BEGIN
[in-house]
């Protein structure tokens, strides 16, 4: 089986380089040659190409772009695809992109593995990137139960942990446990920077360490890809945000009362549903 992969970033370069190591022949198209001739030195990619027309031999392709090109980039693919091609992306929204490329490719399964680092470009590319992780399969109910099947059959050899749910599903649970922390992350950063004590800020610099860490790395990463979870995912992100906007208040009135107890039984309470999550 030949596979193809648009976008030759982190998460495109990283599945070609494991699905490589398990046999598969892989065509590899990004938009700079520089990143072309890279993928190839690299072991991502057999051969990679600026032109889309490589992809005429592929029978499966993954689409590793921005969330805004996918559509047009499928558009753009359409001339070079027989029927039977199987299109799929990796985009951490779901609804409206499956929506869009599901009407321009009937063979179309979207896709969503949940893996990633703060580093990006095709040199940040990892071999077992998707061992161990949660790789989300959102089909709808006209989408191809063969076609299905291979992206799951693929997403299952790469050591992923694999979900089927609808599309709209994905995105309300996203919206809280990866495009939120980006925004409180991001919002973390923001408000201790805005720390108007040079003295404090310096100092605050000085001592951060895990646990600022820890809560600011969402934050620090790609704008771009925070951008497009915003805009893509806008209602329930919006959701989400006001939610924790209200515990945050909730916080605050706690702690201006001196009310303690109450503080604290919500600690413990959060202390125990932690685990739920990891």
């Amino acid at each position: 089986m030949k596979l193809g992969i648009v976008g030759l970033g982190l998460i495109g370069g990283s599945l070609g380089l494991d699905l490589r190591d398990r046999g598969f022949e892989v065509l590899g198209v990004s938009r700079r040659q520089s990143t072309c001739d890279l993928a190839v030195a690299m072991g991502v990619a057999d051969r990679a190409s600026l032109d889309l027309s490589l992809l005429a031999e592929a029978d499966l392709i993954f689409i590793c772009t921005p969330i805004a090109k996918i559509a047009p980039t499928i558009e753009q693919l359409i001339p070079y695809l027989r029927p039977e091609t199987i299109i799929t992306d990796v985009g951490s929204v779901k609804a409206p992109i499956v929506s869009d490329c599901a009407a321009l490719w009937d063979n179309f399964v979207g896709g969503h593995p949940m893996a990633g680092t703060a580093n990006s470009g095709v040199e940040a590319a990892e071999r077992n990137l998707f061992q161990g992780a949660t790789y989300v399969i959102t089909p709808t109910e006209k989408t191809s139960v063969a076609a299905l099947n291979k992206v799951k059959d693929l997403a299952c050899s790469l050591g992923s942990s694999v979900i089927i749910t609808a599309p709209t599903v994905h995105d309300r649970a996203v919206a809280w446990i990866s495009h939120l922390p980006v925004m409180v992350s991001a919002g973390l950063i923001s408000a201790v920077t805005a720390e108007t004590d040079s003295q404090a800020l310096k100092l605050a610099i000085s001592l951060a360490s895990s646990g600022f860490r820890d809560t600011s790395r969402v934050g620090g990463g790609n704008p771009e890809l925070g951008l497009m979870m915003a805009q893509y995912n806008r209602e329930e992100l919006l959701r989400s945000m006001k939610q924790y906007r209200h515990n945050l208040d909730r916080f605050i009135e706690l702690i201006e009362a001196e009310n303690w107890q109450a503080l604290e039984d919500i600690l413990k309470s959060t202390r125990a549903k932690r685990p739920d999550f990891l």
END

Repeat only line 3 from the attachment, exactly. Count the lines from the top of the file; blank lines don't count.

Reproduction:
């Amino acid at each position: 089986m030949k596979l193809g992969i648009v976008g030759l970033g982190l998460i495109g370069g990283s599945l070609g380089l494991d699905l490589r190591d398990r046999g598969f022949e892989v065509l590899g198209v990004s938009r700079r040659q520089s990143t072309c001739d890279l993928a190839v030195a690299m072991g991502v990619a057999d051969r990679a190409s600026l032109d889309l027309s490589l992809l005429a031999e592929a029978d499966l392709i993954f689409i590793c772009t921005p969330i805004a090109k996918i559509a047009p980039t499928i558009e753009q693919l359409i001339p070079y695809l027989r029927p039977e091609t199987i299109i799929t992306d990796v985009g951490s929204v779901k609804a409206p992109i499956v929506s869009d490329c599901a009407a321009l490719w009937d063979n179309f399964v979207g896709g969503h593995p949940m893996a990633g680092t703060a580093n990006s470009g095709v040199e940040a590319a990892e071999r077992n990137l998707f061992q161990g992780a949660t790789y989300v399969i959102t089909p709808t109910e006209k989408t191809s139960v063969a076609a299905l099947n291979k992206v799951k059959d693929l997403a299952c050899s790469l050591g992923s942990s694999v979900i089927i749910t609808a599309p709209t599903v994905h995105d309300r649970a996203v919206a809280w446990i990866s495009h939120l922390p980006v925004m409180v992350s991001a919002g973390l950063i923001s408000a201790v920077t805005a720390e108007t004590d040079s003295q404090a800020l310096k100092l605050a610099i000085s001592l951060a360490s895990s646990g600022f860490r820890d809560t600011s790395r969402v934050g620090g990463g790609n704008p771009e890809l925070g951008l497009m979870m915003a805009q893509y995912n806008r209602e329930e992100l919006l959701r989400s945000m006001k939610q924790y906007r209200h515990n945050l208040d909730r916080f605050i009135e706690l702690i201006e009362a001196e009310n303690w107890q109450a503080l604290e039984d919500i600690l413990k309470s959060t202390r125990a549903k932690r685990p739920d999550f990891l």